Cover Crop Termination for 2021

Jarrod O. Miller, Extension Agronomist,, Jamie Taraila, MS Student and Amy Shober, Extension Nutrient Management and Environmental Quality Specialist;

Figure 1. Fall 2020 post-corn harvest weeds in plots with no cover crops.

Figure 1. Fall 2020 post-corn harvest weeds in plots with no cover crops.

With April and warmer temperatures finally here, it is time to think about cover crop termination. This spring, we expect lower cover crop biomass at burndown due to the cool, wet winter conditions that delayed growth, particularly small grains. Therefore, termination timing decisions are very important this year. We must recognize that there are pros and cons of early and late cover crop termination and make decisions that maximize benefits.

Early termination is typically the easiest option. With early termination, growers benefit from the lower C:N ratio of small grains and even the legumes. Generally, termination of a cover crop with a C:N ratio less than 25 means the cover crop can supply N to the soil to feed the spring crop. Results of our 2018 USDA-NRCS supported field trials showed that delaying termination by two weeks resulted in an increase in the C:N ratio of a rye cover crop from 23:1 to 33:1. If terminated when the C:N ratio is higher than 25:1, there is a possibility that soil microbes can can tie up (immobilize) N as microbes work to break down high C:N ratio residues. This can reduce N availability in early spring when cash crops are being planted. It is also more difficult to plant into heavy cover crop biomass that results from delaying termination. When planting green (into standing cover crops) we have observed a reduction of up to 10,000 plants/acre for corn when planter settings were not corrected. It is important to get out and check seed placement and depth during planting when planting green. This will allow you to make any necessary adjustments to the planter to ensure good seed to soil contact, improving emergence and reducing stand variability.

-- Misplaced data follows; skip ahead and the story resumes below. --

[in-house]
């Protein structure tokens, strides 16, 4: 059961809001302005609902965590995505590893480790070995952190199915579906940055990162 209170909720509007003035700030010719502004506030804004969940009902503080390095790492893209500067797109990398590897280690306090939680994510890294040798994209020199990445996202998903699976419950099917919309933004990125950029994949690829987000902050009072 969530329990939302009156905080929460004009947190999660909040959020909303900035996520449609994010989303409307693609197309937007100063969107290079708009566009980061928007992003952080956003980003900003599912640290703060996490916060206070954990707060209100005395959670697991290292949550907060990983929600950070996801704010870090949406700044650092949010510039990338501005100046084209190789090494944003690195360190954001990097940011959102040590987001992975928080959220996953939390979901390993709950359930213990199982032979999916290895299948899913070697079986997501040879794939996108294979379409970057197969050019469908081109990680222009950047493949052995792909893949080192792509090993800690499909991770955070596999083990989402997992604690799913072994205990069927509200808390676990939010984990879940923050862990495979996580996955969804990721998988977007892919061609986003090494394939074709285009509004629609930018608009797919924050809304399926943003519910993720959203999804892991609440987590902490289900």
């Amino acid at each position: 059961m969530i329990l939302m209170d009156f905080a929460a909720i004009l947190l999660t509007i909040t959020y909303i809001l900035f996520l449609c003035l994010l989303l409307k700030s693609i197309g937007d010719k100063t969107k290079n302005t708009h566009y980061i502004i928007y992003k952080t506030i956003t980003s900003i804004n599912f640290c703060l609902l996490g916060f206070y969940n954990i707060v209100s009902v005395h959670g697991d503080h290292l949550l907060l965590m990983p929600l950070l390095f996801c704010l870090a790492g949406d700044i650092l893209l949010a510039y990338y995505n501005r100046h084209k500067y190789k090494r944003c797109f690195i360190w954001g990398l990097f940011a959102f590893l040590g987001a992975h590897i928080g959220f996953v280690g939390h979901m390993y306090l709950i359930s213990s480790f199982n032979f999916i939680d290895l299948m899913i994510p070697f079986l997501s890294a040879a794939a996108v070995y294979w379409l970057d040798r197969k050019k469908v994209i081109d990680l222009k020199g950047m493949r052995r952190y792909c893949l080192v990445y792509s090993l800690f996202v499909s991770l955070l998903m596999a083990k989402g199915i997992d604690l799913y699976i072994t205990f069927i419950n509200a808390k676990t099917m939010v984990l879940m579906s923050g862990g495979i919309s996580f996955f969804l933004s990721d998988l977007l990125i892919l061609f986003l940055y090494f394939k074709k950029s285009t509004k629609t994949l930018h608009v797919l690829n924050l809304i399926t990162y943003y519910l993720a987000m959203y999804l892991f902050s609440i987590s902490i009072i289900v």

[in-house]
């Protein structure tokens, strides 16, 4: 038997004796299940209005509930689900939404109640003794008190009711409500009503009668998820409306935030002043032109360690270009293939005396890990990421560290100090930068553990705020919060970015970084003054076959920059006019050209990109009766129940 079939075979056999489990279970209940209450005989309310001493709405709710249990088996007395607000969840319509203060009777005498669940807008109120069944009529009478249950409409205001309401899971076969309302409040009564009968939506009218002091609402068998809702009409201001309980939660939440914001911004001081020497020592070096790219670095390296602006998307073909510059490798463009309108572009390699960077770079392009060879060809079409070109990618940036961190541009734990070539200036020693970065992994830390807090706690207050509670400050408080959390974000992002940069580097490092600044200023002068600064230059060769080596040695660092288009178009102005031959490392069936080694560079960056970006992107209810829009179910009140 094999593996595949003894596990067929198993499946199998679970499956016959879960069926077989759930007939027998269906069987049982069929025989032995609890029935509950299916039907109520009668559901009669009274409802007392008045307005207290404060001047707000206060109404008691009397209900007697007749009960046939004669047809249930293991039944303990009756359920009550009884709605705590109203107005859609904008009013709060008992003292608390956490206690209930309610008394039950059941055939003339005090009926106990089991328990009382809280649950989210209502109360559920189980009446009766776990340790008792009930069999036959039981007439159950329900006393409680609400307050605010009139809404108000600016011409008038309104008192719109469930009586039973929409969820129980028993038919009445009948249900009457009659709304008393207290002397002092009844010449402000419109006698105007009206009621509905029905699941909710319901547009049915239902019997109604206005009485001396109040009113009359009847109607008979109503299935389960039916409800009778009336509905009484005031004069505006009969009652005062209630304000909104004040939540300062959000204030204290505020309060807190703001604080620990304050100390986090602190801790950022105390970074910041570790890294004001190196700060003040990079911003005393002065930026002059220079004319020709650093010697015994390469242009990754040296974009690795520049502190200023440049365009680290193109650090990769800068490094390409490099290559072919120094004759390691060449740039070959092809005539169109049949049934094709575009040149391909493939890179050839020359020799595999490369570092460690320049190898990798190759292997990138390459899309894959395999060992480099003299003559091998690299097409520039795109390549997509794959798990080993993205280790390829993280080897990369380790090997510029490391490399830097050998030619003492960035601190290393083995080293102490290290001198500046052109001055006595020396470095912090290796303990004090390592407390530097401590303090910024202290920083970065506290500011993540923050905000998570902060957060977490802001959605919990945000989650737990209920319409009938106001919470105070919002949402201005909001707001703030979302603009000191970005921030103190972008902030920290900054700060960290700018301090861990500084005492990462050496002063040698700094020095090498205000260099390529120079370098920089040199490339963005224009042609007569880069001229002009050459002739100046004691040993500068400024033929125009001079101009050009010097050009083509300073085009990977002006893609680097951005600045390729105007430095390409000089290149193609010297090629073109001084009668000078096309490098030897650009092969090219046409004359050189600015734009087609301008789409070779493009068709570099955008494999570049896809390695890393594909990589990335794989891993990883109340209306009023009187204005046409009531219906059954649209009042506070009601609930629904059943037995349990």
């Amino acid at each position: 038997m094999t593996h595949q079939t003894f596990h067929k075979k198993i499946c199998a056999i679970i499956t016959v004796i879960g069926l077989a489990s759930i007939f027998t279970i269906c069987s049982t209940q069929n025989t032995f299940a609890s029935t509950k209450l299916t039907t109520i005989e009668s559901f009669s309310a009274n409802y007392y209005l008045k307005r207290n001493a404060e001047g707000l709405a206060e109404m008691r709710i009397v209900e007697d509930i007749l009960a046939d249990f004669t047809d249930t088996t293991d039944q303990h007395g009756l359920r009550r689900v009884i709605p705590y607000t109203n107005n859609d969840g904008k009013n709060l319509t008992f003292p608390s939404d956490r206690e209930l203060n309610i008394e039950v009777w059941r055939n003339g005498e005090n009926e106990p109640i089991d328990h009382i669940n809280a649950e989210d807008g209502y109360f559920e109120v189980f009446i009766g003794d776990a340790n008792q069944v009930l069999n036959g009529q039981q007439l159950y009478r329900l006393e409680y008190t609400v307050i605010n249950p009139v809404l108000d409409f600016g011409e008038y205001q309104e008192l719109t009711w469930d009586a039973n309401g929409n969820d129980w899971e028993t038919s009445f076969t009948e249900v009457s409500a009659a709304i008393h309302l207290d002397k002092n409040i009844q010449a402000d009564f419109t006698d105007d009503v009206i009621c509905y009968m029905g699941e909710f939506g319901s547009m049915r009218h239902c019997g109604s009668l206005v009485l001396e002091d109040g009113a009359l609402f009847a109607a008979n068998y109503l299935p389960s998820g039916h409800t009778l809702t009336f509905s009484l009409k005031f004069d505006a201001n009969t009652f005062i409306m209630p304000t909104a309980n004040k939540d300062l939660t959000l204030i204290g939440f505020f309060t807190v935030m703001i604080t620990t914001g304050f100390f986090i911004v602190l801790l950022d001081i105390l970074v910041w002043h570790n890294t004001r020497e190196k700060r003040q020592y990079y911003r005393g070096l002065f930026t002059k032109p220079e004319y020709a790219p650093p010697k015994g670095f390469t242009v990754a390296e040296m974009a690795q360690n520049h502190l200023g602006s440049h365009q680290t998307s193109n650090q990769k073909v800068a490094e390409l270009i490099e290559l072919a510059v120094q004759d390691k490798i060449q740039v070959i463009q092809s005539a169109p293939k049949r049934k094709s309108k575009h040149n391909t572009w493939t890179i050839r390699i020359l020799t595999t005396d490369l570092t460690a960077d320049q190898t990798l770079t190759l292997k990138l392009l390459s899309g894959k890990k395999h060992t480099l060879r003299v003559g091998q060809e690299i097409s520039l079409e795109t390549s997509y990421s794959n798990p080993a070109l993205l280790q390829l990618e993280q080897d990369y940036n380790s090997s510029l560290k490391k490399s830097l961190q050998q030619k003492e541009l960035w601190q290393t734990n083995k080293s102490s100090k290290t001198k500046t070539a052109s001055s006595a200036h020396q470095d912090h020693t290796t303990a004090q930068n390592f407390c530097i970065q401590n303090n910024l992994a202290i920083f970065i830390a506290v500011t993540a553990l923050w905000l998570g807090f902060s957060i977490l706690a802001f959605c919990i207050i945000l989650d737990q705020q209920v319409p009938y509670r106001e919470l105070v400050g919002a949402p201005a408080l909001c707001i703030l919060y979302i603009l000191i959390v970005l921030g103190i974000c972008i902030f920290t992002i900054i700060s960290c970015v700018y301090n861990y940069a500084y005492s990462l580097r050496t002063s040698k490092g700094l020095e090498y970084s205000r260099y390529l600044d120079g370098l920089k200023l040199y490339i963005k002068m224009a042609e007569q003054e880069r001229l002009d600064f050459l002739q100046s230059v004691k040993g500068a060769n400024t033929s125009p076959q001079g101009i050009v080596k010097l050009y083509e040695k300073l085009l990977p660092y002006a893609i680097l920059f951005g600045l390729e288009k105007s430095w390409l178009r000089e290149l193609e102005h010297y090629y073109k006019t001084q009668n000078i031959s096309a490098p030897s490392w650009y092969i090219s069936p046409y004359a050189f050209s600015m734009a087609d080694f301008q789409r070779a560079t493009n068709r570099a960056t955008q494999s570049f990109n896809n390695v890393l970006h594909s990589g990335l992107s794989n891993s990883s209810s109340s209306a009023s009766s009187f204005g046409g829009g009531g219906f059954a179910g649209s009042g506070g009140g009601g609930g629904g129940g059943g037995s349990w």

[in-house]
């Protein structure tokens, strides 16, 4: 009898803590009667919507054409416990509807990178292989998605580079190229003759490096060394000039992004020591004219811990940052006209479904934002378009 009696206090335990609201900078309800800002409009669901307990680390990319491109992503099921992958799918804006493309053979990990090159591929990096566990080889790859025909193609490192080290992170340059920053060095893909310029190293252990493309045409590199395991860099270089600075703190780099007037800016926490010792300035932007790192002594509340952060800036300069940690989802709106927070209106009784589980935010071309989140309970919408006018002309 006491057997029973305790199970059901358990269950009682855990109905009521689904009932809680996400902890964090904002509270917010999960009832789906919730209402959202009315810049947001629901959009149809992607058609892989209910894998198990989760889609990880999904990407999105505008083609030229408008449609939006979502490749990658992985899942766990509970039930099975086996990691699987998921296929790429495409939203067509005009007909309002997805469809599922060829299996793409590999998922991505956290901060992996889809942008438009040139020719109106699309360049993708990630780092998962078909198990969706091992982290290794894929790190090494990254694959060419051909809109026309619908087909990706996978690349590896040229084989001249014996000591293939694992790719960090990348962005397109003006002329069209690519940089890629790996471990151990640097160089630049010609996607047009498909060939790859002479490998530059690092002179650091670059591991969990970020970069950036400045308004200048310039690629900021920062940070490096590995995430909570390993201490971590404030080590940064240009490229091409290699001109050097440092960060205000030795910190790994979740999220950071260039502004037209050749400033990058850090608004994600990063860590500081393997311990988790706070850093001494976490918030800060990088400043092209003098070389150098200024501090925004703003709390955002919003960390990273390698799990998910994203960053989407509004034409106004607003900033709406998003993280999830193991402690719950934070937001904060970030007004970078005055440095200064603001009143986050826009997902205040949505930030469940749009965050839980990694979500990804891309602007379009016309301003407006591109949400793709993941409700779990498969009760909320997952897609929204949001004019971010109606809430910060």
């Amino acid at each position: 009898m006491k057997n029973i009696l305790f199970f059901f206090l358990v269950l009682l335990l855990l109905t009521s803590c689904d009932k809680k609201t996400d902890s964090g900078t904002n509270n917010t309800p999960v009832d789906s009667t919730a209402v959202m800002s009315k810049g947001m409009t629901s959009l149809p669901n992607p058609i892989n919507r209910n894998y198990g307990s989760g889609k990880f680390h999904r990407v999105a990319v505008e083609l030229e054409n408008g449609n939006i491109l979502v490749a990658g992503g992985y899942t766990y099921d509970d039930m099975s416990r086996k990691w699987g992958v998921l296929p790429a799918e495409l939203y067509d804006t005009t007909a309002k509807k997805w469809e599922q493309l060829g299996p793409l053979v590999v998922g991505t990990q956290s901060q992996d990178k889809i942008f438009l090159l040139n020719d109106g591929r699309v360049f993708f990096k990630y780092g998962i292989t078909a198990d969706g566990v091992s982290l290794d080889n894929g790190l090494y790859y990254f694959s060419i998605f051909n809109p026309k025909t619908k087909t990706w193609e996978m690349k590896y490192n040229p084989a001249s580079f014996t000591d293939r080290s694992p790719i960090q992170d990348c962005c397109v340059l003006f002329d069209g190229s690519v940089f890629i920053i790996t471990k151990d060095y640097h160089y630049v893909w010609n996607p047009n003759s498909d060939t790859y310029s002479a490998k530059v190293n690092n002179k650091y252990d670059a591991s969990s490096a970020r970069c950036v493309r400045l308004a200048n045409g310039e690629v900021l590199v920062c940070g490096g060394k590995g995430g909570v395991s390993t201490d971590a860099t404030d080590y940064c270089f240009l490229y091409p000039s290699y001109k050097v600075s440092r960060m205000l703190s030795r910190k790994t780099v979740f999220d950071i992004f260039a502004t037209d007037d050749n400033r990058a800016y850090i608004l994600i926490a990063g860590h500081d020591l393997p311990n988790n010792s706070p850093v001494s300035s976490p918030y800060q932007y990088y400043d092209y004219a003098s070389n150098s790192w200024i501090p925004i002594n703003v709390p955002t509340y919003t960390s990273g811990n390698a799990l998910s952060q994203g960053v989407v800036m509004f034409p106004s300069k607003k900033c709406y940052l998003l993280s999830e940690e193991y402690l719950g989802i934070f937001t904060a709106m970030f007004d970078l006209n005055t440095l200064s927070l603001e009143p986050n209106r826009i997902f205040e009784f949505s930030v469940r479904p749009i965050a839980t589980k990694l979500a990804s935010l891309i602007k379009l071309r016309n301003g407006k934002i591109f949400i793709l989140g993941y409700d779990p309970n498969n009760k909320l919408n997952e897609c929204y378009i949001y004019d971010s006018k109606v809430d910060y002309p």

Despite potential planting and nutrient management challenges related to later termination, farmers who terminate cover crops later often see a reduction in weed pressure. In 2020 NRCS supported UD field trials, weed pressure was significantly reduced in plots with a cover crop when compared with the no-cover crop plots, regardless of termination timing (Figure 1). Greater cover crop biomass is known to reduce weed competition for grain crops which can be achieved by delating termination.

Ultimately, the final decision on when to terminate cover crop simply be related to springtime weather variability and finding a time when conditions allow you to get into the field and spray.